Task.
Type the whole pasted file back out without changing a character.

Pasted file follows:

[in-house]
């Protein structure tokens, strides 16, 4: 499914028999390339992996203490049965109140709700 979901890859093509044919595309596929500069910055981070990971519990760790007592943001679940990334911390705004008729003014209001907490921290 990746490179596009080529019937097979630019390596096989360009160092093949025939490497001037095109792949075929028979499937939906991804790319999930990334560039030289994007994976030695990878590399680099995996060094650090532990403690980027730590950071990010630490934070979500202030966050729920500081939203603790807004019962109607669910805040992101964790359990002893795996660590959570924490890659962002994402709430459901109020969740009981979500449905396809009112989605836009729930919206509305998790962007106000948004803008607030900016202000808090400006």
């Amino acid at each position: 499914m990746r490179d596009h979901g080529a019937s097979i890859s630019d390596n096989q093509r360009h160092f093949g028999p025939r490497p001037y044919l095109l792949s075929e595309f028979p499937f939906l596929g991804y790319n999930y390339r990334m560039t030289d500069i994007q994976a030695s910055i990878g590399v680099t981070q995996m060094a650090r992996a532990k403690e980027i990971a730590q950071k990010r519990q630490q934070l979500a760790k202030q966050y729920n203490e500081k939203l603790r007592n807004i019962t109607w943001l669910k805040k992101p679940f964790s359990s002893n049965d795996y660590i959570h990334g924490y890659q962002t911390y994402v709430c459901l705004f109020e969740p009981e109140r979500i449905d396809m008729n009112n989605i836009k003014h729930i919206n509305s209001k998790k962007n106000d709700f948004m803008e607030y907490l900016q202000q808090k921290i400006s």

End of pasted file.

[in-house]
């Protein structure tokens, strides 16, 4: 499914028999390339992996203490049965109140709700 979901890859093509044919595309596929500069910055981070990971519990760790007592943001679940990334911390705004008729003014209001907490921290 990746490179596009080529019937097979630019390596096989360009160092093949025939490497001037095109792949075929028979499937939906991804790319999930990334560039030289994007994976030695990878590399680099995996060094650090532990403690980027730590950071990010630490934070979500202030966050729920500081939203603790807004019962109607669910805040992101964790359990002893795996660590959570924490890659962002994402709430459901109020969740009981979500449905396809009112989605836009729930919206509305998790962007106000948004803008607030900016202000808090400006």
């Amino acid at each position: 499914m990746r490179d596009h979901g080529a019937s097979i890859s630019d390596n096989q093509r360009h160092f093949g028999p025939r490497p001037y044919l095109l792949s075929e595309f028979p499937f939906l596929g991804y790319n999930y390339r990334m560039t030289d500069i994007q994976a030695s910055i990878g590399v680099t981070q995996m060094a650090r992996a532990k403690e980027i990971a730590q950071k990010r519990q630490q934070l979500a760790k202030q966050y729920n203490e500081k939203l603790r007592n807004i019962t109607w943001l669910k805040k992101p679940f964790s359990s002893n049965d795996y660590i959570h990334g924490y890659q962002t911390y994402v709430c459901l705004f109020e969740p009981e109140r979500i449905d396809m008729n009112n989605i836009k003014h729930i919206n509305s209001k998790k962007n106000d709700f948004m803008e607030y907490l900016q202000q808090k921290i400006s």